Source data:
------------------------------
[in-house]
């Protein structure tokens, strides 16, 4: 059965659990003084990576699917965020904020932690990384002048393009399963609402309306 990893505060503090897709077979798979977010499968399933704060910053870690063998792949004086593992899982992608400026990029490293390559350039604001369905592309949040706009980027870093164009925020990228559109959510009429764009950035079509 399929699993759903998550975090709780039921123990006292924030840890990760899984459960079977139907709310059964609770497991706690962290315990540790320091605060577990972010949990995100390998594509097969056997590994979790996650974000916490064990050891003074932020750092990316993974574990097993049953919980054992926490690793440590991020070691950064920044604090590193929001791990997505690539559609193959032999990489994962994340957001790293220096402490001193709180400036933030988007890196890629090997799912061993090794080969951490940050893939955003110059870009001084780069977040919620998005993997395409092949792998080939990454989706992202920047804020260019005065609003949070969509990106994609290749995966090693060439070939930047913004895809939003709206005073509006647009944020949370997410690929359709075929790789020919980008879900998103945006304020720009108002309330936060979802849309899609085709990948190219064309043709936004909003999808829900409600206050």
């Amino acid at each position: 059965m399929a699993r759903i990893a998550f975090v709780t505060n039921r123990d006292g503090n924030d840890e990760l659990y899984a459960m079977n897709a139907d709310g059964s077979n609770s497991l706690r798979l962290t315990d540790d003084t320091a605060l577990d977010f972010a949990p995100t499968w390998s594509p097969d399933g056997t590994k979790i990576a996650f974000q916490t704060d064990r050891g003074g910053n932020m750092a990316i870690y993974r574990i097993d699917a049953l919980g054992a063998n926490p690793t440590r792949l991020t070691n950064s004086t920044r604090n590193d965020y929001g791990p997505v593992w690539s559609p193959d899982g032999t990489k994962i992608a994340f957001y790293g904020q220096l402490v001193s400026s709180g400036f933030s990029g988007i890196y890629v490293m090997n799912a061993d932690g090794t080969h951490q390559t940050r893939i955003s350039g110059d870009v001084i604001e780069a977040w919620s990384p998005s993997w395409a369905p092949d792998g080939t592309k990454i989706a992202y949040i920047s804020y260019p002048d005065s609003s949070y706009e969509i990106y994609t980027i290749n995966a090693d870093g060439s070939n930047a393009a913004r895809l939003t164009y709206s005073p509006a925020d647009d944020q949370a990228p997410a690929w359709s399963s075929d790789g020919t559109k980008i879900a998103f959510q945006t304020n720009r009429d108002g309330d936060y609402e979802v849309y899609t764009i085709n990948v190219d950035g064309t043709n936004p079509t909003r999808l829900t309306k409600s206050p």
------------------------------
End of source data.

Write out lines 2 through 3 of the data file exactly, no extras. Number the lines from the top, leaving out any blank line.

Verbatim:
């Protein structure tokens, strides 16, 4: 059965659990003084990576699917965020904020932690990384002048393009399963609402309306 990893505060503090897709077979798979977010499968399933704060910053870690063998792949004086593992899982992608400026990029490293390559350039604001369905592309949040706009980027870093164009925020990228559109959510009429764009950035079509 399929699993759903998550975090709780039921123990006292924030840890990760899984459960079977139907709310059964609770497991706690962290315990540790320091605060577990972010949990995100390998594509097969056997590994979790996650974000916490064990050891003074932020750092990316993974574990097993049953919980054992926490690793440590991020070691950064920044604090590193929001791990997505690539559609193959032999990489994962994340957001790293220096402490001193709180400036933030988007890196890629090997799912061993090794080969951490940050893939955003110059870009001084780069977040919620998005993997395409092949792998080939990454989706992202920047804020260019005065609003949070969509990106994609290749995966090693060439070939930047913004895809939003709206005073509006647009944020949370997410690929359709075929790789020919980008879900998103945006304020720009108002309330936060979802849309899609085709990948190219064309043709936004909003999808829900409600206050």
């Amino acid at each position: 059965m399929a699993r759903i990893a998550f975090v709780t505060n039921r123990d006292g503090n924030d840890e990760l659990y899984a459960m079977n897709a139907d709310g059964s077979n609770s497991l706690r798979l962290t315990d540790d003084t320091a605060l577990d977010f972010a949990p995100t499968w390998s594509p097969d399933g056997t590994k979790i990576a996650f974000q916490t704060d064990r050891g003074g910053n932020m750092a990316i870690y993974r574990i097993d699917a049953l919980g054992a063998n926490p690793t440590r792949l991020t070691n950064s004086t920044r604090n590193d965020y929001g791990p997505v593992w690539s559609p193959d899982g032999t990489k994962i992608a994340f957001y790293g904020q220096l402490v001193s400026s709180g400036f933030s990029g988007i890196y890629v490293m090997n799912a061993d932690g090794t080969h951490q390559t940050r893939i955003s350039g110059d870009v001084i604001e780069a977040w919620s990384p998005s993997w395409a369905p092949d792998g080939t592309k990454i989706a992202y949040i920047s804020y260019p002048d005065s609003s949070y706009e969509i990106y994609t980027i290749n995966a090693d870093g060439s070939n930047a393009a913004r895809l939003t164009y709206s005073p509006a925020d647009d944020q949370a990228p997410a690929w359709s399963s075929d790789g020919t559109k980008i879900a998103f959510q945006t304020n720009r009429d108002g309330d936060y609402e979802v849309y899609t764009i085709n990948v190219d950035g064309t043709n936004p079509t909003r999808l829900t309306k409600s206050p």